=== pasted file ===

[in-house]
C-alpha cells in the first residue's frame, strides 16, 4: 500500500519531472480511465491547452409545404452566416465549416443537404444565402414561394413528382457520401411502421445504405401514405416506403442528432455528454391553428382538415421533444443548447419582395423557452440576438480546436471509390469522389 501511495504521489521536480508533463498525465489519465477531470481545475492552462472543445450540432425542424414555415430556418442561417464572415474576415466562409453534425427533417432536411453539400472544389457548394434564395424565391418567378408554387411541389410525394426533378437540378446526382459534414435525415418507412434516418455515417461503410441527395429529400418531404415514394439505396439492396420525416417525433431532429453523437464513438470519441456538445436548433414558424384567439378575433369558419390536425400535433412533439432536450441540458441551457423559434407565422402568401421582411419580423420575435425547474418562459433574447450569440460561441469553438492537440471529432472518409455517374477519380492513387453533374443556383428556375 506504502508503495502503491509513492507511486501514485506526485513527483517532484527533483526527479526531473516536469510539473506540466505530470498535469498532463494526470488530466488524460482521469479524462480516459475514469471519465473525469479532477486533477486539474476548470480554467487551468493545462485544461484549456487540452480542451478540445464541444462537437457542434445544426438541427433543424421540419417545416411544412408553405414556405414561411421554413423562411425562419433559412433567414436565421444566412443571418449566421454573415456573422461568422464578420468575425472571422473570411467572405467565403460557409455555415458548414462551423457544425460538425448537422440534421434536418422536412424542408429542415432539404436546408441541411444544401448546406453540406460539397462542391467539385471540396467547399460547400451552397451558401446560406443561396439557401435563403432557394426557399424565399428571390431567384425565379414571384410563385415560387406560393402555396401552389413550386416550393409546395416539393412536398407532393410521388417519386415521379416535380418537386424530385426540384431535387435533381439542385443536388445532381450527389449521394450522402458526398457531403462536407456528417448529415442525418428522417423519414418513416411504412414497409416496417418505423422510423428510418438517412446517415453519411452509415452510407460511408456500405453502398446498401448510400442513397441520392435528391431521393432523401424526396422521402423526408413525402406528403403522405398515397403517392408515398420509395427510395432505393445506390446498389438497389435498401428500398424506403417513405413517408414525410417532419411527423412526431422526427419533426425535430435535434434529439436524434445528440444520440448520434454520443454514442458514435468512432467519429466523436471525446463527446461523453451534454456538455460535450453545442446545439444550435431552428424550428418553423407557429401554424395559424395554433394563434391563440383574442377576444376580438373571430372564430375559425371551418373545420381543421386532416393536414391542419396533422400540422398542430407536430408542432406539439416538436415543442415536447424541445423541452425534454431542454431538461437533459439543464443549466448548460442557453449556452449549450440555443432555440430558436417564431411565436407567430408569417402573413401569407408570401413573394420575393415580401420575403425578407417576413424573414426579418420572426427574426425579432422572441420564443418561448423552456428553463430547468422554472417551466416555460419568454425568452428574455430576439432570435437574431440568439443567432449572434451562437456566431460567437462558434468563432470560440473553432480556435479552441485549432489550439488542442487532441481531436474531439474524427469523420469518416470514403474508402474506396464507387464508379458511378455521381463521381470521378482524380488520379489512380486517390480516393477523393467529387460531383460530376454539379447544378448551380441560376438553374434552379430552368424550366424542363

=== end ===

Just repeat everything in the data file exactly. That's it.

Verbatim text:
[in-house]
C-alpha cells in the first residue's frame, strides 16, 4: 500500500519531472480511465491547452409545404452566416465549416443537404444565402414561394413528382457520401411502421445504405401514405416506403442528432455528454391553428382538415421533444443548447419582395423557452440576438480546436471509390469522389 501511495504521489521536480508533463498525465489519465477531470481545475492552462472543445450540432425542424414555415430556418442561417464572415474576415466562409453534425427533417432536411453539400472544389457548394434564395424565391418567378408554387411541389410525394426533378437540378446526382459534414435525415418507412434516418455515417461503410441527395429529400418531404415514394439505396439492396420525416417525433431532429453523437464513438470519441456538445436548433414558424384567439378575433369558419390536425400535433412533439432536450441540458441551457423559434407565422402568401421582411419580423420575435425547474418562459433574447450569440460561441469553438492537440471529432472518409455517374477519380492513387453533374443556383428556375 506504502508503495502503491509513492507511486501514485506526485513527483517532484527533483526527479526531473516536469510539473506540466505530470498535469498532463494526470488530466488524460482521469479524462480516459475514469471519465473525469479532477486533477486539474476548470480554467487551468493545462485544461484549456487540452480542451478540445464541444462537437457542434445544426438541427433543424421540419417545416411544412408553405414556405414561411421554413423562411425562419433559412433567414436565421444566412443571418449566421454573415456573422461568422464578420468575425472571422473570411467572405467565403460557409455555415458548414462551423457544425460538425448537422440534421434536418422536412424542408429542415432539404436546408441541411444544401448546406453540406460539397462542391467539385471540396467547399460547400451552397451558401446560406443561396439557401435563403432557394426557399424565399428571390431567384425565379414571384410563385415560387406560393402555396401552389413550386416550393409546395416539393412536398407532393410521388417519386415521379416535380418537386424530385426540384431535387435533381439542385443536388445532381450527389449521394450522402458526398457531403462536407456528417448529415442525418428522417423519414418513416411504412414497409416496417418505423422510423428510418438517412446517415453519411452509415452510407460511408456500405453502398446498401448510400442513397441520392435528391431521393432523401424526396422521402423526408413525402406528403403522405398515397403517392408515398420509395427510395432505393445506390446498389438497389435498401428500398424506403417513405413517408414525410417532419411527423412526431422526427419533426425535430435535434434529439436524434445528440444520440448520434454520443454514442458514435468512432467519429466523436471525446463527446461523453451534454456538455460535450453545442446545439444550435431552428424550428418553423407557429401554424395559424395554433394563434391563440383574442377576444376580438373571430372564430375559425371551418373545420381543421386532416393536414391542419396533422400540422398542430407536430408542432406539439416538436415543442415536447424541445423541452425534454431542454431538461437533459439543464443549466448548460442557453449556452449549450440555443432555440430558436417564431411565436407567430408569417402573413401569407408570401413573394420575393415580401420575403425578407417576413424573414426579418420572426427574426425579432422572441420564443418561448423552456428553463430547468422554472417551466416555460419568454425568452428574455430576439432570435437574431440568439443567432449572434451562437456566431460567437462558434468563432470560440473553432480556435479552441485549432489550439488542442487532441481531436474531439474524427469523420469518416470514403474508402474506396464507387464508379458511378455521381463521381470521378482524380488520379489512380486517390480516393477523393467529387460531383460530376454539379447544378448551380441560376438553374434552379430552368424550366424542363